Legalized Abortion: Why Roe Was Not Inevitable
WASHINGTON -- Legalized abortion in America was not inevitable, according to Clarke Forsythe, senior counsel at Americans United for Life.
After researching the personal papers and files of the 1970s Supreme Court justices, he concluded the high court's 1973 Roe v. Wade ruling to make abortion legal was just an accident of history.
In his book Abuse of Discretion: The Inside Story of Roe v. Wade, Forsythe shows how Roe and its sister case, Doe v. Bolton, were supposed to be much less groundbreaking.
Before it morphed into a major ruling that would legalize abortion for the entire nation, Roe was a relatively small case about who had jurisdiction over abortion prosecutions.
But the transformation began taking shape when two conservative justices faced serious health issues that caused them to retire in 1971, flipping the court from conservative to liberal.
"It empowered a four-three majority -- four justices who were bent on eliminating the abortion laws to push ahead during those twin vacancies to use the cases to declare a right to abortion and eliminate the abortion laws," Forsythe told CBN News.
Roe Author Pressured
Those four justices -- William O. Douglas, William Brennan, Thurgood Marshall, and Potter Stewart -- lobbied and pressured a wobbly Justice Harry Blackmun, the designated author of the Roe ruling, to join them in their cause.
"And he was pushed continuously, month after month, at point after point, by Justices Douglas, Brennan, Marshall and Stewart to expand the decision, sweep away more regulations, declare a broader right to abortion and so forth," Forsythe explained.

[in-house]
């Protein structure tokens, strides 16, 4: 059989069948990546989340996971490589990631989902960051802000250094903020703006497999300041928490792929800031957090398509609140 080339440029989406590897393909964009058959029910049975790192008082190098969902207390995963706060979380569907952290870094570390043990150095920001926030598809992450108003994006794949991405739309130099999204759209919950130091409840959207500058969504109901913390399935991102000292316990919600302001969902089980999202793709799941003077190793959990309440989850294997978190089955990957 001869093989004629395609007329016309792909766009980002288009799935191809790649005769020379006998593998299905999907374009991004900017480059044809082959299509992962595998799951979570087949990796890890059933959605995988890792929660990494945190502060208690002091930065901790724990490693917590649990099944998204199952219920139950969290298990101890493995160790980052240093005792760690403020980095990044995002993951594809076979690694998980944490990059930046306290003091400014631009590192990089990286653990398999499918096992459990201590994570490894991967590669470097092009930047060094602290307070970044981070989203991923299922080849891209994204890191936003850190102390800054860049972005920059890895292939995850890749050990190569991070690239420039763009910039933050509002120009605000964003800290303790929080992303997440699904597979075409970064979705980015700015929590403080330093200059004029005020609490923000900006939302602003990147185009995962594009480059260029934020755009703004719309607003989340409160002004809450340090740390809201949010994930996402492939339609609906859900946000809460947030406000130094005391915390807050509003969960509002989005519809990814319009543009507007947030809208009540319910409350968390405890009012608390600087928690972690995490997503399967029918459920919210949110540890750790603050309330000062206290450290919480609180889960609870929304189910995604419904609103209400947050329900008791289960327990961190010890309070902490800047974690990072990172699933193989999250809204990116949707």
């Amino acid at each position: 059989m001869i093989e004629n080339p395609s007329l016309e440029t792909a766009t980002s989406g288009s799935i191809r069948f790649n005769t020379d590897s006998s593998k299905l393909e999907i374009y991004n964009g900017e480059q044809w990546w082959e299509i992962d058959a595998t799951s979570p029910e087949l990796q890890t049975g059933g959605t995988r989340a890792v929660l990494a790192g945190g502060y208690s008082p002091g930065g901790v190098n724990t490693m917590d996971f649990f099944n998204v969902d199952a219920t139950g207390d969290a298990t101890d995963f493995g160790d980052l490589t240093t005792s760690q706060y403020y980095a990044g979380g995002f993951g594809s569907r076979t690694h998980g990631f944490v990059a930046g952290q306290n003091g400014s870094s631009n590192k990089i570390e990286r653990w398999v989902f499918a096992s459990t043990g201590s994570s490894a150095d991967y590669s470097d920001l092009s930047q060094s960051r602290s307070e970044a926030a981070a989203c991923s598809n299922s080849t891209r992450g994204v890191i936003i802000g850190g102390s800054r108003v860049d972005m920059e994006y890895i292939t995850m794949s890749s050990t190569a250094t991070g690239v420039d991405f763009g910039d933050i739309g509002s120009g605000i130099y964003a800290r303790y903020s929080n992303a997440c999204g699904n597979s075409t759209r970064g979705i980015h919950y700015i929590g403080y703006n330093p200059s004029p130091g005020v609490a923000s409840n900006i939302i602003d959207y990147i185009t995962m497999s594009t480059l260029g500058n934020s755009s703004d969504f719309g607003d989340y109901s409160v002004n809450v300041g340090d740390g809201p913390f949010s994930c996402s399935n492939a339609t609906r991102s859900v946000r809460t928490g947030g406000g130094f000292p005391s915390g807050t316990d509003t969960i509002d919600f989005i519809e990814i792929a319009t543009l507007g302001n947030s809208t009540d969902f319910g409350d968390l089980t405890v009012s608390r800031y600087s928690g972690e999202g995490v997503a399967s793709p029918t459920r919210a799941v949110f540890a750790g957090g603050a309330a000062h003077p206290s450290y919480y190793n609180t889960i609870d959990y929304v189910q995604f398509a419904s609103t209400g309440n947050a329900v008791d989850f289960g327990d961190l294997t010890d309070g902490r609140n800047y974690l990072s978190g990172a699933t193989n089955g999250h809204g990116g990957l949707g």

Forsythe said the court of that era was swayed by the 1960s sexual revolution and the belief at the time that a population explosion was about to cause global famine.
"The population crisis was a big theme of political rhetoric in the 1960s," Forsythe said. "It clearly influenced the justices."
Abortion Safer than Childbirth?
The justices also readily accepted the notion that abortion is safer than childbirth, which made it much easier to legalize. And they bought into this notion with little proof.
"There was no evidentiary record on that. There was no trial. There were no medical experts, no cross-examination," Forsythe continued.
Before the Roe ruling, abortion advocates hoped at the most to get the procedure legalized during the first 12 weeks after conception. But a staffer of Blackmun's pushed him to make abortion legal before a fetus' life could be "viable." Then the justices arbitrarily decided that was 28 weeks.
"The pro-abortion organizations, the medical organizations, never argued for a right to viability," Forsythe said. "And so when the sweeping ruling came out, even the most pro-abortion advocates were just astounded at the scope of what they thought was their victory."
Legal for Entire Pregnancy
Forsythe's book documents how the justices then decided to tag on that any abortion would be legal if the pregnancy threatened the mother's health, but that that could mean mental or emotional health, not just physical health.
"That gives us abortion on demand from conception to birth, and it also ranks the U.S. as one of four nations out of 195 around the globe that allows abortion for any reason after fetal viability," Forsythe told CBN News. "Those four nations are China, North Korea, Canada, and the United States."
Forsythe believes Roe v. Wade can still be overturned because this milestone ruling so went against the will of the American people, both then and now.
"It not only conflicted with public opinion in 1973, it conflicts with public opinion today," Forsythe said. "The court's edict is abortion for any reason at any time. And today only 7 to 9 percent of Americans agree with that -- a tiny minority of Americans."